EOD technicians sometimes employ Army snipers to disable bombs, but it is rare. "About the only time we use them is to shoot out the windows of a car bomb," Gilbert said. "That helps us see more clearly what's inside the car without the sun's glare on the window."

Sometimes, the technicians allow their Army security detail to shoot suspected IEDs. "It gives them something to do," said Machinist's Mate 2nd Class Tempi Devers. "They like that."

Devers is the only woman in Detachment 20 and one of 11 female EOD technicians in the entire Navy. In all, the Navy has 858 enlisted EOD technicians, male and female, and 269 EOD officers, including seven women.

When an EOD technician is required to inspect a suspected explosive up close, he or she can wear an EOD 8 Bomb Suit, made by Med-Eng Systems Inc., of Ottawa, Ontario. The EOD 8 is designed to protect against fragmentation, overpressure, impact and heat. It includes a jacket, trousers, groin protector and full-face helmet, with a floating visor system to aid visibility.

"It's like something from Star Wars," Gilbert said. But, he added, the EOD 8 does have its limitations. For one thing, at 70 pounds, it's heavy.

Still, he said, "it does provide limited protection against fragmentation--not a lot--but it's better than nothing."

When not wearing the bomb suit, the Navy technicians are equipped much like the ground troops with whom they are deployed, with the same helmets, body armor and M16 rifles. They even wear the same battle dress uniforms.

"We don't want to make it any easier for the bad buys to tell us apart from the soldiers," Lawson said. "The difference between us and them is that when those guys are loading up with bullets, we're loading up with zip ties, electric tape, pliers and screwdrivers."

Despite technicians' efforts to blend in with the soldiers, insurgent snipers often targeted them. "We came under fire several times," Gilbert said. "It happened enough so that you almost got used to it. It got to the point that we could do our job without worrying about it."

Despite all of the shooting, nobody in the detachment was wounded. Others were not so lucky, Gilbert said.

"One of our security personnel was hit by the tail of an RPG," he said. "It punctured one of his lungs. We got back him to base in about eight minutes. They flew him to Germany, and he's fine now."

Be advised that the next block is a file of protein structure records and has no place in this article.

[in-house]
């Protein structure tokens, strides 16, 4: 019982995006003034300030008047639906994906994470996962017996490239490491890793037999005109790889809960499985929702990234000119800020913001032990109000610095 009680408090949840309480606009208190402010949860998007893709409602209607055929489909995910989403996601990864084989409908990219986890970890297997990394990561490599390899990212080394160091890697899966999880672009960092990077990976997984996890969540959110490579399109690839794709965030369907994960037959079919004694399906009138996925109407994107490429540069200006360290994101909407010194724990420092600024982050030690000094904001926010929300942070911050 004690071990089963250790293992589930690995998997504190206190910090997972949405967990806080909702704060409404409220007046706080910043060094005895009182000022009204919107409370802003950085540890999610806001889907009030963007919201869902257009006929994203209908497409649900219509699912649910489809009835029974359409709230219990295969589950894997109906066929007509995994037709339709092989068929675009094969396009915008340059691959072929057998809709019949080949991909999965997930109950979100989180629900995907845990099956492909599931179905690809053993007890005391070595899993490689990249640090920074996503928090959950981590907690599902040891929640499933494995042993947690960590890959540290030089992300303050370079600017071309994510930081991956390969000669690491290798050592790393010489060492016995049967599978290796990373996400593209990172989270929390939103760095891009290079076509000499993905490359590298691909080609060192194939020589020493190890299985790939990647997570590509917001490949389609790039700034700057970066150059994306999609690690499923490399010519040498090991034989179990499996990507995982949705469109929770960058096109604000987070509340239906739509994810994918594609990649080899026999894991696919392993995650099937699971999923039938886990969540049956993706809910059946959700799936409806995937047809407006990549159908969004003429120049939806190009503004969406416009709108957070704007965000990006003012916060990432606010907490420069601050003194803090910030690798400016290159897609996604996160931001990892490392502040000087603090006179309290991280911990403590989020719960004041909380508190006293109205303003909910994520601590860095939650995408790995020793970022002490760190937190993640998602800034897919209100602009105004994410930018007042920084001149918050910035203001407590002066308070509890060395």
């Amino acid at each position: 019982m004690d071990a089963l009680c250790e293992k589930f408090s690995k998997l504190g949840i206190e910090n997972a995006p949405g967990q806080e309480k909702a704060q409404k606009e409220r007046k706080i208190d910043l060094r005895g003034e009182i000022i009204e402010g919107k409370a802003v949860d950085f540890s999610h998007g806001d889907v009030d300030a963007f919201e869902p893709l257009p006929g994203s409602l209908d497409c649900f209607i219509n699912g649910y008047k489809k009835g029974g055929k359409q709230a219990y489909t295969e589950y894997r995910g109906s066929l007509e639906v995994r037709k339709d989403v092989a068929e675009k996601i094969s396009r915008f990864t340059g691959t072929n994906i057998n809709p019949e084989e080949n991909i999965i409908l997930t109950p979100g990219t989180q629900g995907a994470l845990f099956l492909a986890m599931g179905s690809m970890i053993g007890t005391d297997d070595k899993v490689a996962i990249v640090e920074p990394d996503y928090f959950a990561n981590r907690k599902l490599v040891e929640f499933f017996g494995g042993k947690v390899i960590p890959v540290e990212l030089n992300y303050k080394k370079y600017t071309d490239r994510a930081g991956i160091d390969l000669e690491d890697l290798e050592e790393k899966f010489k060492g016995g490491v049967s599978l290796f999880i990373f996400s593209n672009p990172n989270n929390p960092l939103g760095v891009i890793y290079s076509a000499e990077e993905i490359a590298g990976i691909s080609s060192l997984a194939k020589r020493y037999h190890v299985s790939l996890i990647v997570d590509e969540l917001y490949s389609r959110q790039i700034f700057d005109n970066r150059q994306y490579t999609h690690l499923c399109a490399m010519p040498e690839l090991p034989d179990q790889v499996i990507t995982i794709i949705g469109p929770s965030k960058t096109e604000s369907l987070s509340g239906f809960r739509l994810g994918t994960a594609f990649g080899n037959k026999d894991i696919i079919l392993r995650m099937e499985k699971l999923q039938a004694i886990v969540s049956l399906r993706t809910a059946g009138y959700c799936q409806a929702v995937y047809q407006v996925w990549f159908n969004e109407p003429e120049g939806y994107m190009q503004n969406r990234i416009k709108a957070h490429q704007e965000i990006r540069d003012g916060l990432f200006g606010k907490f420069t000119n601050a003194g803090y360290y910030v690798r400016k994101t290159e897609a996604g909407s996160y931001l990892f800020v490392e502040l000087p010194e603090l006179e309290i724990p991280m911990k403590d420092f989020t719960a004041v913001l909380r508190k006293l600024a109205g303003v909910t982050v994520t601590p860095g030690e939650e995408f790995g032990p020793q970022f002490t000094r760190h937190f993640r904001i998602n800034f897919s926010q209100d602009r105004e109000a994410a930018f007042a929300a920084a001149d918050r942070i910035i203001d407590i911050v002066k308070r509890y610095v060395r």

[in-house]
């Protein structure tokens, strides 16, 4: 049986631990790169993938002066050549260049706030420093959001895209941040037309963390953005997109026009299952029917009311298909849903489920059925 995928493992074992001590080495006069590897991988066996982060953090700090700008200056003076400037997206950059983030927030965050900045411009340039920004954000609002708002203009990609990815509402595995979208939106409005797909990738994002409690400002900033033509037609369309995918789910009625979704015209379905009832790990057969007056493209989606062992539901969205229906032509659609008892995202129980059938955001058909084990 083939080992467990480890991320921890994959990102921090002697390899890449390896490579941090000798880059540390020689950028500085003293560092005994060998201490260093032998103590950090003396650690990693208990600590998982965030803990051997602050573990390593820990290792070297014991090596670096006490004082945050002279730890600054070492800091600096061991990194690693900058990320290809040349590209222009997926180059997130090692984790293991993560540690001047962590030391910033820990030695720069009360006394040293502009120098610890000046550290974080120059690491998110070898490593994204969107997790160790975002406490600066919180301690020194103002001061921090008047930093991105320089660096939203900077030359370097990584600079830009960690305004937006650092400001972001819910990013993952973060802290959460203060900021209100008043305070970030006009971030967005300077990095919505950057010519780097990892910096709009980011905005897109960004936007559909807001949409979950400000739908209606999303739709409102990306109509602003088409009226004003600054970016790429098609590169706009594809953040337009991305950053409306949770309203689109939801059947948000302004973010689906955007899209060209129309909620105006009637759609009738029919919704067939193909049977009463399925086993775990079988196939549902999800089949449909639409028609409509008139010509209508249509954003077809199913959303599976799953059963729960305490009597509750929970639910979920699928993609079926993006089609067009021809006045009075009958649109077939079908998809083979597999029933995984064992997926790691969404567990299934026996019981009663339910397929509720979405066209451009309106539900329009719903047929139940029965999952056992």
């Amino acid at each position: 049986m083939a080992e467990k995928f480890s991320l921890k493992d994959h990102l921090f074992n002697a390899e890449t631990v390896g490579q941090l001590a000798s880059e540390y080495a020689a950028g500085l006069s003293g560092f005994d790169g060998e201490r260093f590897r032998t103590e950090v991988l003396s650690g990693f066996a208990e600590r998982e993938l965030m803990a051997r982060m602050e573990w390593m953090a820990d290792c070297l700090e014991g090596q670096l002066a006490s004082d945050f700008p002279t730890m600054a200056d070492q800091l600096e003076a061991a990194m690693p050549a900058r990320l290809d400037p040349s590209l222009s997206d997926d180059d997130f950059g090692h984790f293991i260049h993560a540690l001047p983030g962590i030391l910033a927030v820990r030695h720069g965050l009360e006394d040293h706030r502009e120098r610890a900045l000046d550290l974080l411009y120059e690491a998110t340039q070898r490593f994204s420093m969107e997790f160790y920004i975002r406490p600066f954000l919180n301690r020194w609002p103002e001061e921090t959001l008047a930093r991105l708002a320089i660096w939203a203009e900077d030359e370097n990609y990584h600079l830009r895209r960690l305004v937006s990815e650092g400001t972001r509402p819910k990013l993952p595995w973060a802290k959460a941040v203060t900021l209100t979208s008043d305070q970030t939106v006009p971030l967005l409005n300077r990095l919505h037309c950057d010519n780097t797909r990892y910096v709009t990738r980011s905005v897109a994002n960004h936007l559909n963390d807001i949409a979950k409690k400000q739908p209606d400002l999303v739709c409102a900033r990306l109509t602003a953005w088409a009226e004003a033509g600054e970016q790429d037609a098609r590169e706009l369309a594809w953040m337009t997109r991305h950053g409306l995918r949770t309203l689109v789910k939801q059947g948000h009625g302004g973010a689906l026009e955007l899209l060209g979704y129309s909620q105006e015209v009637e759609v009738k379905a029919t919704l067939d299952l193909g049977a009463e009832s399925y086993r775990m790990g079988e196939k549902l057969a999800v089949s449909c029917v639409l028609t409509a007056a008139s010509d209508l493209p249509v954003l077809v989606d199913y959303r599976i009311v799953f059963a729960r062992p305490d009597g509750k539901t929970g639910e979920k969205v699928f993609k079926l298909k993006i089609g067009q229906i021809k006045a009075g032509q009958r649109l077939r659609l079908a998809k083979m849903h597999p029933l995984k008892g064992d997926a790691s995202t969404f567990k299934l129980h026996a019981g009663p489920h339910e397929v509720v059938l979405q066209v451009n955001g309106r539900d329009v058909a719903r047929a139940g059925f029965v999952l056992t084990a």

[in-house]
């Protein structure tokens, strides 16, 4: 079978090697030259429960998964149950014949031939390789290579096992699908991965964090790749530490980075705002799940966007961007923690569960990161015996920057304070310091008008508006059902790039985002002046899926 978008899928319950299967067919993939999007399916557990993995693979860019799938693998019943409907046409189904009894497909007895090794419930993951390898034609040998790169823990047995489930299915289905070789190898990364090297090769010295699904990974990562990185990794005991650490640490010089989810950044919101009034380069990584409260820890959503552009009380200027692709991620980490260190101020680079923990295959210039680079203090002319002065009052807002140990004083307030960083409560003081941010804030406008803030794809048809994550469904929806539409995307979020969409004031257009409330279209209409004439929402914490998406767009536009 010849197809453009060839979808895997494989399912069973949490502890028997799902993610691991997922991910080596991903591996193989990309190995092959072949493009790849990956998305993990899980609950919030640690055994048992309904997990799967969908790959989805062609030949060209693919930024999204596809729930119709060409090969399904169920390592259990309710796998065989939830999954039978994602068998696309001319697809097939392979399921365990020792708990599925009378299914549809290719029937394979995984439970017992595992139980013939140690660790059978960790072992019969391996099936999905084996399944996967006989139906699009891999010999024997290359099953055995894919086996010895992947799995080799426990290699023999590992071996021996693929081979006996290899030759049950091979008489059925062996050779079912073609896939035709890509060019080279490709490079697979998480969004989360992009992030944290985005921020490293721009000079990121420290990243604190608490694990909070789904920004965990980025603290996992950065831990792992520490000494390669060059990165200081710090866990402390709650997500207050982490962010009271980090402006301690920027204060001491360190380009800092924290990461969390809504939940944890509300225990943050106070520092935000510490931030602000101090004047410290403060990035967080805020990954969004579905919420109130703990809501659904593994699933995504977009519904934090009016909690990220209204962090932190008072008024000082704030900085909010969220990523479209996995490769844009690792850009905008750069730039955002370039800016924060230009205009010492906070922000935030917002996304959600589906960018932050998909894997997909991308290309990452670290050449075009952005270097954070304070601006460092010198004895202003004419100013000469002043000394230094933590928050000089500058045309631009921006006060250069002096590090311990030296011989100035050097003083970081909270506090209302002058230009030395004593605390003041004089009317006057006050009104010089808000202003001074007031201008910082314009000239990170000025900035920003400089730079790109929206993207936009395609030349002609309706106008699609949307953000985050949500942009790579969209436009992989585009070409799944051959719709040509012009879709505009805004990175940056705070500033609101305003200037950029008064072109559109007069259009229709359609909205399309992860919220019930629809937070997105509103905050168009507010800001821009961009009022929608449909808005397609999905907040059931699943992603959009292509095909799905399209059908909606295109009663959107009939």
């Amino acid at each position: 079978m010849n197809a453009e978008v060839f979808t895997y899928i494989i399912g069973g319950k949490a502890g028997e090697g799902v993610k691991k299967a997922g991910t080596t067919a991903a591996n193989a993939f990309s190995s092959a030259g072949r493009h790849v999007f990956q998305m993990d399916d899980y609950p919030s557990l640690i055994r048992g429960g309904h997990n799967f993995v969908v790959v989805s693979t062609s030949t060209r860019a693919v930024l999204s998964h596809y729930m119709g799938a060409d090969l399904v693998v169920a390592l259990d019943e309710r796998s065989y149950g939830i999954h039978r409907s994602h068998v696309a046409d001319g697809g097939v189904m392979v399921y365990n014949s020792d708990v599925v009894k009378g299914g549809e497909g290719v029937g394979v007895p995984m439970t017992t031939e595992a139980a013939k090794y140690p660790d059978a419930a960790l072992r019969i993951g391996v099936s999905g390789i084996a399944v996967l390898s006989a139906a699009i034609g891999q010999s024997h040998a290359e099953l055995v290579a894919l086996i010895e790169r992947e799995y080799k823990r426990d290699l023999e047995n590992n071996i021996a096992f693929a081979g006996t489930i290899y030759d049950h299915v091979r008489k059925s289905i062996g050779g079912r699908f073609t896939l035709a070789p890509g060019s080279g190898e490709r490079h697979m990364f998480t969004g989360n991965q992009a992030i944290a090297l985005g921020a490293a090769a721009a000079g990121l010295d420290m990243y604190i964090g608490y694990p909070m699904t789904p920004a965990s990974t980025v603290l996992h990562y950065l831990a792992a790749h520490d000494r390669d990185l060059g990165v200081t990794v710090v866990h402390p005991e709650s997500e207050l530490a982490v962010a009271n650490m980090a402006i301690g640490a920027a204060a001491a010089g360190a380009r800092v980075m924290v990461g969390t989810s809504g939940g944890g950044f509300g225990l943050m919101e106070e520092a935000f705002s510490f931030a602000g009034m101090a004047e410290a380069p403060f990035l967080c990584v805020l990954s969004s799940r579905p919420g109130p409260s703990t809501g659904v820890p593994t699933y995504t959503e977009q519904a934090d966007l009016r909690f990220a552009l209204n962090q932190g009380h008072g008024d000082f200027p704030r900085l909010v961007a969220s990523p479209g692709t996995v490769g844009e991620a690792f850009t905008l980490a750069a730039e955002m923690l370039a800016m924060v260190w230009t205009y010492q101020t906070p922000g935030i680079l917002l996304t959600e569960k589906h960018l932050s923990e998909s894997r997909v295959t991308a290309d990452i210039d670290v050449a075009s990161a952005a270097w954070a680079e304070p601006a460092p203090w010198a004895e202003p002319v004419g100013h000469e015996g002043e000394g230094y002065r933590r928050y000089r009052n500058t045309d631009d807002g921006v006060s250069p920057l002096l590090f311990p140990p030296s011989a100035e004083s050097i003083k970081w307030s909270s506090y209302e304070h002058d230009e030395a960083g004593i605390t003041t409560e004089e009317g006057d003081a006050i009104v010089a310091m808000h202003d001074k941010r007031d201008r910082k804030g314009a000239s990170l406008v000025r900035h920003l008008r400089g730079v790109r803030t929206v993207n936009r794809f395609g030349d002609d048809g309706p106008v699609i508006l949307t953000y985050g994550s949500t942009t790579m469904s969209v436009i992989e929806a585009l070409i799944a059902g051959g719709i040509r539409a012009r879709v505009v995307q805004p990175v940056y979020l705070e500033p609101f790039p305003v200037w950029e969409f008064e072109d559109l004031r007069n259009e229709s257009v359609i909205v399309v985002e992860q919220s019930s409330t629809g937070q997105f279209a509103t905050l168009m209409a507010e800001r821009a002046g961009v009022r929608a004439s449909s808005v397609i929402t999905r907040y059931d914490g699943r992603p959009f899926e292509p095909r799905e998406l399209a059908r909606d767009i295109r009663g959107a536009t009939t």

Even less lucky was an Iraqi police EOD technician who picked up a device just as the U.S. team was arriving on the scene. The device "exploded in his hand," Gilbert said. "There was nothing left of him."

The Iraqi team "learned as lesson that we already knew: If you have a robot, use it," he noted. "They had one, and now they've started using it."

U.S. EOD specialists, across the services, have suffered significant casualties in the current fighting. In May, technicians from the Army, Air Force, Navy and Marines gathered at the EOD Memorial at Eglin Air Force Base, Fla., site of the joint services bomb-disposal school, to honor two Marine and three Army specialists who died in the line of duty this year.

Such losses are hard to replace. At the moment, the Navy's EOD ranks are only about 85 percent filled.

The Navy is trying hard to fill those vacancies, but standards are high. In addition to coping with explosives, Navy EOD technicians frequently deploy with special operations units, and they have to be able to keep up, Gilbert said.

EOD specialists must complete 51 weeks of rigorous training, with instruction in diving, ordnance demolition, helicopter-rope suspension, parachuting, small arms and handling marine mammals. Fitness standards also are stiff. Candidates must be able to:

* Swim 500 meters within 14 minutes.

* Perform 42 pushups, 50 sit-ups and six pull-ups.

* Run 1.5 miles in 12 minutes, 45 seconds.

Those who can meet such requirements and are willing to accept the risks of EOD work can get extra monthly compensation for their skills, including $225 for diving, $150 for hazardous duty and $150 for parachuting, in addition to their regular pay. To retain experienced personnel, the navy offers reenlistment bonuses up to $45,000 for EOD technicians with at least six years of service.

The hard training and risks give Navy EOD teams an esprit de corps and camaraderie that set them apart from other military units, technicians said.

"We're real tight, real close," Mielock said. "I'd say laid back. When we're trying to work, we work, and when we relax, we relax." By contrast, Army units with whom Detachment 20 served "ran a tight ship," he said.

As a result, relations between the two were sometimes a little tense. The situation was made worse by the fact that the two services have different standard operating procedures for EOD work. "They wanted us to follow Army rules, not ours," Gilbert said. "Some issues never got resolved."

For example, he said: "The Navy respects expertise and experience. The Army respects rank."
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Author:Kennedy, Harold
Publication:National Defense
Geographic Code:7IRAQ
Date:Oct 1, 2005